Aphidophagous ladybirds (Coleoptera: Coccinellidae) and climate change: a review

J.J. Sloggett*

*Corresponding author for this work

Research output: Contribution to journal(Systematic) Review article peer-review

5 Citations (Web of Science)

Abstract

I here review the potential effects of climate change on aphidophagous ladybirds and their future diversity. Aphidophagous ladybirds face challenges arising directly from climatic change and indirect challenges due to the effect of climate on their aphid prey and other organisms with which they interact. Ladybirds show at least some potential to respond to changes of climate through genetic change or phenotypic plasticity, notably through changes in colour pattern, dormancy and voltinism but also through thermal physiology and microhabitat or habitat plasticity. Phenological changes will likely occur in many aphidophagous species arising from relations with their prey. Changes in aphid abundance may lead to changes in ladybird prey associations over the season. The tendency to prey on multiple aphid species will insulate many ladybird predators from decline resulting from changes in the abundance of particular aphids. Like other insects, the geographic ranges of aphidophagous ladybird species will change as they track the climate. This is evidenced by the fossil record of ladybirds and by recent changes in ladybird biogeography. Such changes may be accompanied by a degree of thermal or phenological adaptation. It is likely that cold-adapted ladybirds and some island species will go extinct. Specialised species may also be threatened. A problem in assessing the threat to the latter is the minimal amount of research carried out on specialised species. In summary, aphidophagous ladybirds exhibit some potential resilience against climate change, but future climatic effects on their overall biodiversity are not fully clear.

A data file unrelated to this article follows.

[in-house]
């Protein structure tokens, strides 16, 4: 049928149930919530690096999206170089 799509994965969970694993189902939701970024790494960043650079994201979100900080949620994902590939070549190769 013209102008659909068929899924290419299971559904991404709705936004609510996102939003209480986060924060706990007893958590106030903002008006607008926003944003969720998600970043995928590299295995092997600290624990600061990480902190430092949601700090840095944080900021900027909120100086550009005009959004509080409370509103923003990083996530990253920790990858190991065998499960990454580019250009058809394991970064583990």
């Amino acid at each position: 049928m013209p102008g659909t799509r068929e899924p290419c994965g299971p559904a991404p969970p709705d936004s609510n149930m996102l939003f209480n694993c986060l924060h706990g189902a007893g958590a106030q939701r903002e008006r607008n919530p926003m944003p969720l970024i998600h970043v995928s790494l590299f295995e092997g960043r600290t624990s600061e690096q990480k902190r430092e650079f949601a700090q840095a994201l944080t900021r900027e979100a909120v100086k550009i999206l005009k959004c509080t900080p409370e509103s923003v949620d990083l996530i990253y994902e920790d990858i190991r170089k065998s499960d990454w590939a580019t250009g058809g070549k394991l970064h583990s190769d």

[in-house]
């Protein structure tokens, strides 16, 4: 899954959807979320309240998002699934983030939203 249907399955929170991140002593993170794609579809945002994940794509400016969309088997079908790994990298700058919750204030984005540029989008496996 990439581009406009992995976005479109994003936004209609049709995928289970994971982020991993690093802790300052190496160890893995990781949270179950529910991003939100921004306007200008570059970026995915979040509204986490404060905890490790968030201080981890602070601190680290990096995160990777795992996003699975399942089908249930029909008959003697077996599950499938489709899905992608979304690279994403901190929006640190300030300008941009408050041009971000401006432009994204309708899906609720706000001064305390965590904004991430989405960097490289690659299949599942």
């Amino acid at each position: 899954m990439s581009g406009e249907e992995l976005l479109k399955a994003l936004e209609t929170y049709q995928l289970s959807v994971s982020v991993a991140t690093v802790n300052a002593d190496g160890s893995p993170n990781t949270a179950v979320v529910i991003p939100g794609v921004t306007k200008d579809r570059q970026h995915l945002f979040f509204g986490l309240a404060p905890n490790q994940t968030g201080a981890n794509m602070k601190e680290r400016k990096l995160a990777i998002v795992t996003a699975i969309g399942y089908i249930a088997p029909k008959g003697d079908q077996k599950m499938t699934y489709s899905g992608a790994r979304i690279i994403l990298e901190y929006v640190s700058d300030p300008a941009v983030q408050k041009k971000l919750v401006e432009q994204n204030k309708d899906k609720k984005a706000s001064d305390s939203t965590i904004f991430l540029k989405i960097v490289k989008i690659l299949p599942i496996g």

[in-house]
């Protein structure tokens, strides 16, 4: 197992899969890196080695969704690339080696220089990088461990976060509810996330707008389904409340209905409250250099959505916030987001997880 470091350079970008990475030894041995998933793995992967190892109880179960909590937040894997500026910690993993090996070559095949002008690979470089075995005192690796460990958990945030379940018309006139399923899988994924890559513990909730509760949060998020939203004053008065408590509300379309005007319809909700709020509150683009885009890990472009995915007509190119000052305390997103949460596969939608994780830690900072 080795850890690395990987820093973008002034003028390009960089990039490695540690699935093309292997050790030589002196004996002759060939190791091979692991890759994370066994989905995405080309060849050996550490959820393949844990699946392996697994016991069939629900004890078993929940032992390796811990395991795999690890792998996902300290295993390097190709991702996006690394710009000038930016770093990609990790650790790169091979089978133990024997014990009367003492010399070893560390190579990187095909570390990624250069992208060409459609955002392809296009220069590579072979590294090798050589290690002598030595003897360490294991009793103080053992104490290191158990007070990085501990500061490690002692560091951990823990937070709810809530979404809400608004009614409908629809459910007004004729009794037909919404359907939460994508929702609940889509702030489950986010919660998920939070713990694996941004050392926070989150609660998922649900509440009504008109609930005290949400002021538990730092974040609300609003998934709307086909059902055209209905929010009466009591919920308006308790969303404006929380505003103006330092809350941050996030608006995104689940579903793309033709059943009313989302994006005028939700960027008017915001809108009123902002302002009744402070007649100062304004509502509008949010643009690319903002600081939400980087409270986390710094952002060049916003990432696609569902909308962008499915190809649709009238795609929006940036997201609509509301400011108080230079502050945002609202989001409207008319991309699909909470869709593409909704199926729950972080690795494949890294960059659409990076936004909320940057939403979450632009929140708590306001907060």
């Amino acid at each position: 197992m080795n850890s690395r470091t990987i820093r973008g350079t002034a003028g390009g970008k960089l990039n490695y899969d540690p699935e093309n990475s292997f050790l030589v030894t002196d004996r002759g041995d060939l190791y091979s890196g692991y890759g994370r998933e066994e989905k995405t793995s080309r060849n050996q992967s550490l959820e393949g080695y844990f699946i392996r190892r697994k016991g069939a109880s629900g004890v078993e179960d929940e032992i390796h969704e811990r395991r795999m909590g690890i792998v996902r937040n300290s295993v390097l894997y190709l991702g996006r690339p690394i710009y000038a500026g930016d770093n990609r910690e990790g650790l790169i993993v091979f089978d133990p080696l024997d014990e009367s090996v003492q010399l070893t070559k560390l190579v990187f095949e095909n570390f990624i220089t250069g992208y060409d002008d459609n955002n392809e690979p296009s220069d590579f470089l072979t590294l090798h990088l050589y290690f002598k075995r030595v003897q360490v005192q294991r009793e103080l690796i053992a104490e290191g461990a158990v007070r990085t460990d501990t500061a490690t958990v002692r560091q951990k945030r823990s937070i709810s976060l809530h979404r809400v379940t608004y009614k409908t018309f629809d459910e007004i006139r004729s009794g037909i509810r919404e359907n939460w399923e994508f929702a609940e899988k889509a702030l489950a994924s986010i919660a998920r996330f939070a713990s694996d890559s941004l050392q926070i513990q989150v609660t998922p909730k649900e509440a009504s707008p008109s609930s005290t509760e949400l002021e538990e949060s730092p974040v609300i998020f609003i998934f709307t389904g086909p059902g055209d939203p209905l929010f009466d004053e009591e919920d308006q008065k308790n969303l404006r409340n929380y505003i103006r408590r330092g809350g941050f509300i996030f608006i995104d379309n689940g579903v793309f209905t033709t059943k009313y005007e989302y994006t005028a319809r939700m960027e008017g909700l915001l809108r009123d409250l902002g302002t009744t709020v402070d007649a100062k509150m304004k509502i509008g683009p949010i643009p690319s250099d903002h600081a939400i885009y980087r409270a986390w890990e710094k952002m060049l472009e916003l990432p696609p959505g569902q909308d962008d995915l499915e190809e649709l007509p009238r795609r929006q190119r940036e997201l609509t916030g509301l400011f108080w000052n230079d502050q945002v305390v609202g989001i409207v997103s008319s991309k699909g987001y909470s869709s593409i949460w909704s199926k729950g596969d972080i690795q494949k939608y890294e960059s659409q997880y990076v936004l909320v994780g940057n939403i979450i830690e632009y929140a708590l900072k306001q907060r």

Original languageEnglish
Pages (from-to)709-722
Number of pages14
JournalInsect Conservation and Diversity
Volume14
Issue number6
Early online date25 Aug 2021
DOIs
Publication statusPublished - Nov 2021

Keywords

  • Aphidoidea
  • biodiversity
  • Coccinellini
  • global warming
  • habitat
  • Insecta
  • phenology
  • predator
  • specialization
  • thermoregulation
  • ADALIA-BIPUNCTATA COLEOPTERA
  • ELYTRAL COLOR POLYMORPHISM
  • HARMONIA-AXYRIDIS
  • BEETLES COLEOPTERA
  • GEOGRAPHICAL VARIATION
  • PHENOTYPIC PLASTICITY
  • POPULATION-DYNAMICS
  • BIOLOGICAL-CONTROL
  • LAST GLACIATION
  • 2-SPOT LADYBIRD

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